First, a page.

4. Thesis – Next up in your introduction comes the thesis. In an informative speech, the thesis is simply a statement informing your audience of what specific aspect of your topic you’re going to be focusing on in your talk. Examples of a thesis statement on texting and driving include:
      • While distracted driving is a problem in every age group, texting and driving is a particular danger for young people.
      • There have been many proposed solutions to the problem of drivers texting at the wheel, with mixed results.
    5. Preview – Here you will roadmap the shape of the rest of your speech, giving your audience a preview of the points you’re going to be making. These points should all lead back to support your thesis. Examples include:
      • Adolescence has been shown to be a time of increased risk-taking. Not only that, but the social pressures put on teens make them feel like they have to text and drive. Unsurprisingly, statistics show that teen drivers are the likeliest to text at the wheel.
      • Attempts to stop people from texting and driving have included educational, technological, and of course, legal and legislative solutions.
  2. Body

    In the body of your informative speech outline, you’re going to take the main points mentioned in the preview and expand on them, supporting each point with facts. Each individual point should have at least two supporting sub-points and each subordinate point should give a fact, statistic, or bit of analysis. Here are some ways you might structure the body of your informative speech:

    • Statistics show that teens are likely to text and drive.
      • According to an NHTSA report, 4.3% of drivers 16-24 were observed “visibly manipulating handheld devices while driving,” a significant jump from the 2.8% of 25-69 year-olds observed doing the same.
      • An AT&T survey of teens showed that while 97% agreed that texting and driving was dangerous, 43% of teens admitted to having done it at least once, and a whopping 73% admitted to having at least glanced at their phone at a light.
    • Many technological solutions have been proposed for curbing texting and driving, but their effectiveness is still debatable.
      • Phone features to read and write texts by voice are meant to prevent the need for looking away from the road, and there are many safe driving apps out there to do things like lock your phone down while you drive.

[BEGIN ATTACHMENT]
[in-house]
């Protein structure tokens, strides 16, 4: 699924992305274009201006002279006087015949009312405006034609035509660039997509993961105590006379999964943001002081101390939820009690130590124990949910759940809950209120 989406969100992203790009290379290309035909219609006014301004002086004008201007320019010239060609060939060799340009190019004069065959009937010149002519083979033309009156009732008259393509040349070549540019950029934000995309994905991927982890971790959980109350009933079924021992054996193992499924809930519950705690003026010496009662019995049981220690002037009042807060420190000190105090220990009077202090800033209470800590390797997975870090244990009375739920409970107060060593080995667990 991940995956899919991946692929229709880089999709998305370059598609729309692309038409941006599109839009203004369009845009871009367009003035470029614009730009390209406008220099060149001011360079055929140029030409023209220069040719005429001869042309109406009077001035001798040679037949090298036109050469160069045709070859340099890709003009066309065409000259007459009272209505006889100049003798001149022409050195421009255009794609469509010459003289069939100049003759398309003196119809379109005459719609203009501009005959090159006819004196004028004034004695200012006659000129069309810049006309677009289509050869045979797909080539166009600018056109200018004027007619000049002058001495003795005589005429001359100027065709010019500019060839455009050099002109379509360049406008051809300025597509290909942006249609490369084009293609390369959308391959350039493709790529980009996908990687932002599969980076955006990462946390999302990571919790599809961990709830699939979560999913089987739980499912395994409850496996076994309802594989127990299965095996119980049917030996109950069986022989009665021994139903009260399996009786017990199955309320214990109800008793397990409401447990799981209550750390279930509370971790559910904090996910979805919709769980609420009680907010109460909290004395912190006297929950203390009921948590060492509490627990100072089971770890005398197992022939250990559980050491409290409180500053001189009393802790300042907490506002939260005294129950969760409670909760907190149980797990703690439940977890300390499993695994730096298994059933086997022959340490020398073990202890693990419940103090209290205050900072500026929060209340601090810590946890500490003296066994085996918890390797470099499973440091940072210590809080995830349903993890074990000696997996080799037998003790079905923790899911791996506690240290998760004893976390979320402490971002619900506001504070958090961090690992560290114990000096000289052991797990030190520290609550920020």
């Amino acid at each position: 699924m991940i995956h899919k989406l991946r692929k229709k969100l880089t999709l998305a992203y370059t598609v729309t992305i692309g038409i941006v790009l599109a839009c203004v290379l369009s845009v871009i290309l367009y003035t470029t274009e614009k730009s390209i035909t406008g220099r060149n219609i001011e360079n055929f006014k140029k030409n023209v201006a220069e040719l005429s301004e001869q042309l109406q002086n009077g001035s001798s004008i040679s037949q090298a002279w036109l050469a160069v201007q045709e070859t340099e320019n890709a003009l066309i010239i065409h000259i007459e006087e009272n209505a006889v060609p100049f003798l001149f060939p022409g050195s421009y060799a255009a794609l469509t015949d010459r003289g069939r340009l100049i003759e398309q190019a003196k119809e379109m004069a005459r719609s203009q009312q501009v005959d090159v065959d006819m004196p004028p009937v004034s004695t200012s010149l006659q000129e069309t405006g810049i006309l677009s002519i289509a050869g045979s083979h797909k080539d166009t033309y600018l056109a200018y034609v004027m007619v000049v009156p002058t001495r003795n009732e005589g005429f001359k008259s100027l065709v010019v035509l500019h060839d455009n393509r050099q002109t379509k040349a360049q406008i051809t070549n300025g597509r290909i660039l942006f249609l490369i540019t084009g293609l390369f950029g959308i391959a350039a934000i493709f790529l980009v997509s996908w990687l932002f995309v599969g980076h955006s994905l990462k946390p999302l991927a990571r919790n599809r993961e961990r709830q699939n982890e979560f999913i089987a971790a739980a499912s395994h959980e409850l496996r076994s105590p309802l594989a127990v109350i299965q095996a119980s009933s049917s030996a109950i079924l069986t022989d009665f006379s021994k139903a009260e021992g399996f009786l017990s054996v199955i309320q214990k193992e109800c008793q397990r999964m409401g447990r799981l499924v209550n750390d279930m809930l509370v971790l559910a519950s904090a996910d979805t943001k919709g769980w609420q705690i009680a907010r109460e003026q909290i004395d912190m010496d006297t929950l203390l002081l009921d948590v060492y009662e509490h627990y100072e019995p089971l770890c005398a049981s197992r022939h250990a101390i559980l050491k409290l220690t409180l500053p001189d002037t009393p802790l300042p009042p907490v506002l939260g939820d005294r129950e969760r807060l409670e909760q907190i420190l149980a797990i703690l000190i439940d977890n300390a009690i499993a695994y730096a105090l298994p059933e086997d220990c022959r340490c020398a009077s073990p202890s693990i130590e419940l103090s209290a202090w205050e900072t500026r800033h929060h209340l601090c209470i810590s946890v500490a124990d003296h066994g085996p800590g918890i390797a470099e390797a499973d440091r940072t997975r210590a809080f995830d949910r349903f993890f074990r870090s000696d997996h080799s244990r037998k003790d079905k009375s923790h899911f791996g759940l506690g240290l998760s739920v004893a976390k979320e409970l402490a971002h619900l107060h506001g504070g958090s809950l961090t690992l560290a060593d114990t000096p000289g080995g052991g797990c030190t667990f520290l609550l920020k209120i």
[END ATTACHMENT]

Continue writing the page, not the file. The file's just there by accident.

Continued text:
• However, these features and apps require people to want to use them, meaning they are less likely to be used by those for whom texting and driving is an ongoing problem.
  3. Conclusion

    Your conclusion is your chance to remind your audience of your main point while wrapping up your informative speech. Split your conclusion into three parts:

    1. Summary – Summarize your points and restate your thesis for your listeners. In a speech on texting and driving, this may look like:
      • Due to increased risk-taking, social pressures, and the large percentage of the demographic engaging in distracted driving, texting at the wheel is an issue that is particularly affecting teens.
      • While educational, technological, and legal solutions have all been looked at for preventing texting and driving, the effectiveness of these solutions remains variable.
    2. Unique ending/ Audience challenge – End on a high note with a closing thought or a call to action. For example:
      • You may think that no one could possibly be reckless enough to text and drive. But the statistics show that every four out of ten of your friends have done just that. Ask yourself—was it your text message they were responding to?
      • Somewhere in the audience here today might be the person who finally finds a lasting solution to stop texting and driving.
    3. Thank the audience for listening.
      • Thank you all for your attention. Drive safe.

YouTube Examples

Once you’ve completed writing your speech, you’ll need to nail your delivery. Below is a list of videos you can use for inspiration when practicing and performing your informative speech about texting and driving.

A great example of a short but fact-filled informative speech about texting and driving and cell phone usage while at the wheel.

This presentation focuses on the prevalence of texting and driving amongst teenagers. 

Understand the difference between informative presenting and persuasive presenting. For example, notice the differences between this informative speech outline on texting and driving and our persuasive speech outline on texting and driving

Works Cited

AT&T Teen Driver Survey 

NHTSA Distracted Driving Survey 

NHTSA Driver Electronic Device Use in 2020 Report

Drivers Still Web Surfing While Driving, Survey Finds

Texting And Driving Statistics

Teen Crash Risks Prevention 

A Social Neuroscience Perspective on Adolescent Risk-Taking

Cite this article as: Jim Peterson, "Free Texting and Driving Informative Speech," in My Speech Class, April 4, 2022,